Glossary

Glossary of Legal Terms in the United States

Here are some definitions and explanations of common legal terms, symbols, and abbreviations.

You can also read more about Legal Basics.

Administrative Code: An administrative code usually refers to local laws. In some cities, the administrative code is the collection of laws that apply to the citizens and other individuals within the city (e.g. New York Administrative Code). In other cities (e.g. Los Angeles), the administrative code is the collection of rules about how local government operates, while the Municipal Code (see below) refers to the more substantive local laws for everyone.

Affidavit: An affidavit is a written statement (sometimes a form) in which you declare certain facts to be true, such as “I live at 123 Main Street and I have known this person for 10 years” etc. OathThe statement is made either “under oath” where a notary or other official asks you to swear or affirm that you are telling the truth, or the affidavit itself simply says you declare the facts to be true “under penalty of perjury.” Penalty of perjury means if you are later found to have lied in the statement, you could be charged with the crime of perjury.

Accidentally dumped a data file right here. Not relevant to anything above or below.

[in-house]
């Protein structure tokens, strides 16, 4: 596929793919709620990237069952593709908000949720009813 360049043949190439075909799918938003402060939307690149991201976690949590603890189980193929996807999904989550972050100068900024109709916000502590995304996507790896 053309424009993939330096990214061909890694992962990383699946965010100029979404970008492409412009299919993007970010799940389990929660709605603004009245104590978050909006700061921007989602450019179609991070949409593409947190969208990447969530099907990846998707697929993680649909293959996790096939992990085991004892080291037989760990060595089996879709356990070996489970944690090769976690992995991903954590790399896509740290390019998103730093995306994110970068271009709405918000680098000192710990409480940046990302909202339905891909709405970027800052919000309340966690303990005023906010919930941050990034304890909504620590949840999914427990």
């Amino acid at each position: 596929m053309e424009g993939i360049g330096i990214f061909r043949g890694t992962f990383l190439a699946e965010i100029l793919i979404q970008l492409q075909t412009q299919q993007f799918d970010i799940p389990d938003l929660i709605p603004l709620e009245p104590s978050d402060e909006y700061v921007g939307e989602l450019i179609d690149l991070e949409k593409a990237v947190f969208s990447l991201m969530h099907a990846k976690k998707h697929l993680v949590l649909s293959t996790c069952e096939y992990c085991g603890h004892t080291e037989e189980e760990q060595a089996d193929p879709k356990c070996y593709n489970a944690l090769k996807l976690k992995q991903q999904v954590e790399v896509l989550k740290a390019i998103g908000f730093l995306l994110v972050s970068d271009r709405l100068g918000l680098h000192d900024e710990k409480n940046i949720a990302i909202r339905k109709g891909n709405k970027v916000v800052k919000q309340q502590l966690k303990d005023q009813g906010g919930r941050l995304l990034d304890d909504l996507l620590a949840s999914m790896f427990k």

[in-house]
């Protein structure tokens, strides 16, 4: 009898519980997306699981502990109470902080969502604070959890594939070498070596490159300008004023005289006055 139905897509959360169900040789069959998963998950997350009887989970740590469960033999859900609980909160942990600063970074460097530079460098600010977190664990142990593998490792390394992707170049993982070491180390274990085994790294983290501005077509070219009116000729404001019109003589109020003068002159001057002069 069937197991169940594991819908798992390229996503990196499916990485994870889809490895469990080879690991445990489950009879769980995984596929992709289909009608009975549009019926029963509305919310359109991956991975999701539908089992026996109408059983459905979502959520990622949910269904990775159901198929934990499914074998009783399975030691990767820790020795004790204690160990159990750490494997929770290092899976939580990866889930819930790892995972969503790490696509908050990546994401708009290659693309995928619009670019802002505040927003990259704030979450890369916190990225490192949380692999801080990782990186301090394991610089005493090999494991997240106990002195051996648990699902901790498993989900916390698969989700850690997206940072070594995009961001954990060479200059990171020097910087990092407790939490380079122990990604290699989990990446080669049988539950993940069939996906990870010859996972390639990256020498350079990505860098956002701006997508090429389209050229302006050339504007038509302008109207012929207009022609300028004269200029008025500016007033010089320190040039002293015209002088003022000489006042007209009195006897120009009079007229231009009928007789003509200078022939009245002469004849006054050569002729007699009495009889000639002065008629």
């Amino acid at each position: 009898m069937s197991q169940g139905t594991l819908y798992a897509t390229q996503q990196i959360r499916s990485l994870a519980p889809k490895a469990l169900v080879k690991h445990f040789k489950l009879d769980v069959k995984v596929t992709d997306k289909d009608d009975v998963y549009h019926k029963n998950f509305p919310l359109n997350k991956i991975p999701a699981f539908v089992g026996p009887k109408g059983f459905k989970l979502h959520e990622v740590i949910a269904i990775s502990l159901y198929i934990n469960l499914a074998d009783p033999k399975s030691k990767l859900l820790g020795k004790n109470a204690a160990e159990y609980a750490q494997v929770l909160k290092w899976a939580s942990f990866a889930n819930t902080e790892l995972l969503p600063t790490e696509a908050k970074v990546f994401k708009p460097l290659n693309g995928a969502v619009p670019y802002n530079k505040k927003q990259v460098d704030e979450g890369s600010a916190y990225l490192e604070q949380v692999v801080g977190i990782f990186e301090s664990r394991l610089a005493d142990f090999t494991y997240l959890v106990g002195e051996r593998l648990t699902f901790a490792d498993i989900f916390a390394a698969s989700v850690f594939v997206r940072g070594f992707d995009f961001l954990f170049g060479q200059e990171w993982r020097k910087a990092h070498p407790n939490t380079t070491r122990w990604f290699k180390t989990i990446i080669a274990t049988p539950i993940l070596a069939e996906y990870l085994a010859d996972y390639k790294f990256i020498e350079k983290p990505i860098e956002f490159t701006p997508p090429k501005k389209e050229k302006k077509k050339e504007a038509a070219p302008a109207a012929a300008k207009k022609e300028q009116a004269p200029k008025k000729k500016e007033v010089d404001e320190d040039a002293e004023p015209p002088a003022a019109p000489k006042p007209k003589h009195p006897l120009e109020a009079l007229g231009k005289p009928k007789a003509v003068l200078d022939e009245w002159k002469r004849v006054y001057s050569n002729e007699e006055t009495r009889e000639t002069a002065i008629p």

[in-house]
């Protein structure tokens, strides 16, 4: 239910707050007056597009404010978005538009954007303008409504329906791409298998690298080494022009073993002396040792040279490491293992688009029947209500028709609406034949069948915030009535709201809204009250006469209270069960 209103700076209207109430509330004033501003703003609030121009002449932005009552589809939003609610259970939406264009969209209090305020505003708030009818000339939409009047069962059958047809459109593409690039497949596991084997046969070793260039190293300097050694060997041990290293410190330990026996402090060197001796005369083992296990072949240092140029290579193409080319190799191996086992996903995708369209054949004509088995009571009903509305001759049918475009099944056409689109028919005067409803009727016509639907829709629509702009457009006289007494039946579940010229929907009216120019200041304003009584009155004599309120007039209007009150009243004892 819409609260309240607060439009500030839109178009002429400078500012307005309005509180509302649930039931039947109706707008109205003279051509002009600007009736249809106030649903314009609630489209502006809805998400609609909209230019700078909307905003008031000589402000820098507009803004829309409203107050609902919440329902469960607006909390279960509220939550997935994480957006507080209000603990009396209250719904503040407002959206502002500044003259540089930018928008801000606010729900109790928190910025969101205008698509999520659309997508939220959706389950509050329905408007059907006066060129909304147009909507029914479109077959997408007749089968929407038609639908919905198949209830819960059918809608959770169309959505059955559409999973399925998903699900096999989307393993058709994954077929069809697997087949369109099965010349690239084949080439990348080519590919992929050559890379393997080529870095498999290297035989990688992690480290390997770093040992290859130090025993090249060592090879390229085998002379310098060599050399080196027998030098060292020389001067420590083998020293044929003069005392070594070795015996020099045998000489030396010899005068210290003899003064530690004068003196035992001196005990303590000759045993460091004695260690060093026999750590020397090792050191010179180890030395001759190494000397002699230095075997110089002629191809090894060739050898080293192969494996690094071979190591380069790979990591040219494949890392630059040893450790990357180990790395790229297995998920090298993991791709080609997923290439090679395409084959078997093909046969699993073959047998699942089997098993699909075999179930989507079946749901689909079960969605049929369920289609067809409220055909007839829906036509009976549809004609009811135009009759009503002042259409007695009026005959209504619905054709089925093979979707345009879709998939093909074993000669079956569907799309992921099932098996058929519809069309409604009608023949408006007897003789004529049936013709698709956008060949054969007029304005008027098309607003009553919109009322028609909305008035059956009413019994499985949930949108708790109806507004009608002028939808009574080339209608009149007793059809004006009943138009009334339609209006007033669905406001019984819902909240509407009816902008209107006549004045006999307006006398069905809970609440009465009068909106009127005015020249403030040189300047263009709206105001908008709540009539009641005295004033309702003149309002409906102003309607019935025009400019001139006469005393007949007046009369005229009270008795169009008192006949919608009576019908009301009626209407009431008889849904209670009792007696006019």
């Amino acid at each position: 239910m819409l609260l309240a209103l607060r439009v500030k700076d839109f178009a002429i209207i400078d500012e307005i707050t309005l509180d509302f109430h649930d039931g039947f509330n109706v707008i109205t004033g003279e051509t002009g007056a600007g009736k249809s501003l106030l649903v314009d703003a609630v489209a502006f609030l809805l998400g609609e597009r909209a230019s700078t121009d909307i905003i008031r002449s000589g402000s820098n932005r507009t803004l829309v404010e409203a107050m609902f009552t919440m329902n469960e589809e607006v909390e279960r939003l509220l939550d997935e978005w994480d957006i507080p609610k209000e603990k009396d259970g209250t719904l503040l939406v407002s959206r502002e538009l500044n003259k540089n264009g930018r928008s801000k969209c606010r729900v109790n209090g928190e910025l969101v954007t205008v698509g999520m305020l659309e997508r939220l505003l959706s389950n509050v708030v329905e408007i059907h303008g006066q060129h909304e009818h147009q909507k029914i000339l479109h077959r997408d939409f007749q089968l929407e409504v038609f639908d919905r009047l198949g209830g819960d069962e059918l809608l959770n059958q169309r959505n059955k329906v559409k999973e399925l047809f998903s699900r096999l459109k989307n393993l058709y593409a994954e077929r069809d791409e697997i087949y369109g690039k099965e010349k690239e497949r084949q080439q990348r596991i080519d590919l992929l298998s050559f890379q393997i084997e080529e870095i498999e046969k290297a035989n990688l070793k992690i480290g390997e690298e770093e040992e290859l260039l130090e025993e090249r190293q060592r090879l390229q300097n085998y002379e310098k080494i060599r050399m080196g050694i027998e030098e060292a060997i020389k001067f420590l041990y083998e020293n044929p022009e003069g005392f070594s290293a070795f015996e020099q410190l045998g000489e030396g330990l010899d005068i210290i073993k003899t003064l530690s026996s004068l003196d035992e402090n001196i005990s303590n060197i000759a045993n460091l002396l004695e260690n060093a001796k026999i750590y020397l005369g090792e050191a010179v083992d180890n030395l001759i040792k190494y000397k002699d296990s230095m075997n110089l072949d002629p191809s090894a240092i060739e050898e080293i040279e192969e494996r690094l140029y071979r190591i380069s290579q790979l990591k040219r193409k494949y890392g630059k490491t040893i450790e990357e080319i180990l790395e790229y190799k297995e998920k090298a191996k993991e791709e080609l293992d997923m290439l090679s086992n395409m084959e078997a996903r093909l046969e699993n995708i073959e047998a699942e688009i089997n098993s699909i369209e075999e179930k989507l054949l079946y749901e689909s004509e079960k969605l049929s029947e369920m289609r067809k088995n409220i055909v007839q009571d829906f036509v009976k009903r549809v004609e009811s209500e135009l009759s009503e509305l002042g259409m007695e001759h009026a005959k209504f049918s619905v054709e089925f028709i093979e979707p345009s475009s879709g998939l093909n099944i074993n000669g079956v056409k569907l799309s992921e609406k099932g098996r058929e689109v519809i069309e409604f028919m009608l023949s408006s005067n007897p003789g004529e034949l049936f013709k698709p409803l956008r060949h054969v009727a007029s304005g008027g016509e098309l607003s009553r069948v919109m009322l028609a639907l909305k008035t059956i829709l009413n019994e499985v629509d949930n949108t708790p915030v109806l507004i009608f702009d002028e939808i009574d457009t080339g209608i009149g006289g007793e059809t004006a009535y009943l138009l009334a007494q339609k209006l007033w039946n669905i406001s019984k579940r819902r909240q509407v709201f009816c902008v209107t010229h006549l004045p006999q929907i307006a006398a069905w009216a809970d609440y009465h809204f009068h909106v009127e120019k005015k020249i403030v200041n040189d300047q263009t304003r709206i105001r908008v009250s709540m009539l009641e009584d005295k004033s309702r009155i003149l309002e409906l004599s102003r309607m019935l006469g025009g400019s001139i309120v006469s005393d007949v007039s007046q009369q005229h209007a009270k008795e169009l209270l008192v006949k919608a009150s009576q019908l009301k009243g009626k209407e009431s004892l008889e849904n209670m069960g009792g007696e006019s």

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Agency: Usually refers to an arm or sub-branch of the executive branch of government which carries out and enforces certain laws. There are federal, state and local agencies, for example, the U.S. Environmental Protection Agency, the California Coastal Commission, and the Los Angeles Department of Transportation, respectively.

Alternative Dispute Resolution (ADR): Ways to resolve a dispute outside the court system. See more at our Guide to Arbitration and Alternative Dispute Resolution

Amicus brief: Also called amicus curiae or “friend of the court” brief, this is when a person or organization not directly involved in a lawsuit submits a brief (document) that provides information and arguments to the court.

Arbitration: a form of alternative dispute resolution (ADR) that provides a binding decision outside the courts. See more at our Guide to Arbitration and Alternative Dispute Resolution.

Cause of Action: A cause of action is a claim that someone violated a particular law. For example, if you have a contract with someone and they did not fulfill their obligations under the contract, you may have a cause of action for breach of contract. You could then bring a lawsuit based on that cause of action, as well as other potential causes of action, such as misrepresentation. You can sue for multiple causes of action at once.